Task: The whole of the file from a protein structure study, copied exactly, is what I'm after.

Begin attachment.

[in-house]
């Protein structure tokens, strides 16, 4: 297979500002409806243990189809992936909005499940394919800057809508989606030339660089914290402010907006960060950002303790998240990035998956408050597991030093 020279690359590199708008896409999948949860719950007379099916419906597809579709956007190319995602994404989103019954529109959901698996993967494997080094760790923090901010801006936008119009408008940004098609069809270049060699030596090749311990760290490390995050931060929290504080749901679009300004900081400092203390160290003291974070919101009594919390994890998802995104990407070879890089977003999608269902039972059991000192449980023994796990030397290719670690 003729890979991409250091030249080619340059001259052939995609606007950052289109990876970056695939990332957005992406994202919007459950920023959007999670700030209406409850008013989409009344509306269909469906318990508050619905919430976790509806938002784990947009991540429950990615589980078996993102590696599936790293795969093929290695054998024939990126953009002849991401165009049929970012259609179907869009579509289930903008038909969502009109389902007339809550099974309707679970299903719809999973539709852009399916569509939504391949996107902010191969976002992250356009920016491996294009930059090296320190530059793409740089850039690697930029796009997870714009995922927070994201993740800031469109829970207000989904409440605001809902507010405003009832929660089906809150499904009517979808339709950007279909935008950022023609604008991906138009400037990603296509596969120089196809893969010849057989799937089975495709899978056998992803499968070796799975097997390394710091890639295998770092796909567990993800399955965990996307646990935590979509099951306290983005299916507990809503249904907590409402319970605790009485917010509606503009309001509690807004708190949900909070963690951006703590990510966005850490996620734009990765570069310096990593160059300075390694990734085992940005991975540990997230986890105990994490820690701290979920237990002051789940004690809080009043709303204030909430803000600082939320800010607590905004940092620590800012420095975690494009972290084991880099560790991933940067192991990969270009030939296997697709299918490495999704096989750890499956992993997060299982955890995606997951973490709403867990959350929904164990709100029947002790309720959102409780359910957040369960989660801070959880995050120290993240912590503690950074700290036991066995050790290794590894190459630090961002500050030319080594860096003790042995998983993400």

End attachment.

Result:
[in-house]
């Protein structure tokens, strides 16, 4: 297979500002409806243990189809992936909005499940394919800057809508989606030339660089914290402010907006960060950002303790998240990035998956408050597991030093 020279690359590199708008896409999948949860719950007379099916419906597809579709956007190319995602994404989103019954529109959901698996993967494997080094760790923090901010801006936008119009408008940004098609069809270049060699030596090749311990760290490390995050931060929290504080749901679009300004900081400092203390160290003291974070919101009594919390994890998802995104990407070879890089977003999608269902039972059991000192449980023994796990030397290719670690 003729890979991409250091030249080619340059001259052939995609606007950052289109990876970056695939990332957005992406994202919007459950920023959007999670700030209406409850008013989409009344509306269909469906318990508050619905919430976790509806938002784990947009991540429950990615589980078996993102590696599936790293795969093929290695054998024939990126953009002849991401165009049929970012259609179907869009579509289930903008038909969502009109389902007339809550099974309707679970299903719809999973539709852009399916569509939504391949996107902010191969976002992250356009920016491996294009930059090296320190530059793409740089850039690697930029796009997870714009995922927070994201993740800031469109829970207000989904409440605001809902507010405003009832929660089906809150499904009517979808339709950007279909935008950022023609604008991906138009400037990603296509596969120089196809893969010849057989799937089975495709899978056998992803499968070796799975097997390394710091890639295998770092796909567990993800399955965990996307646990935590979509099951306290983005299916507990809503249904907590409402319970605790009485917010509606503009309001509690807004708190949900909070963690951006703590990510966005850490996620734009990765570069310096990593160059300075390694990734085992940005991975540990997230986890105990994490820690701290979920237990002051789940004690809080009043709303204030909430803000600082939320800010607590905004940092620590800012420095975690494009972290084991880099560790991933940067192991990969270009030939296997697709299918490495999704096989750890499956992993997060299982955890995606997951973490709403867990959350929904164990709100029947002790309720959102409780359910957040369960989660801070959880995050120290993240912590503690950074700290036991066995050790290794590894190459630090961002500050030319080594860096003790042995998983993400």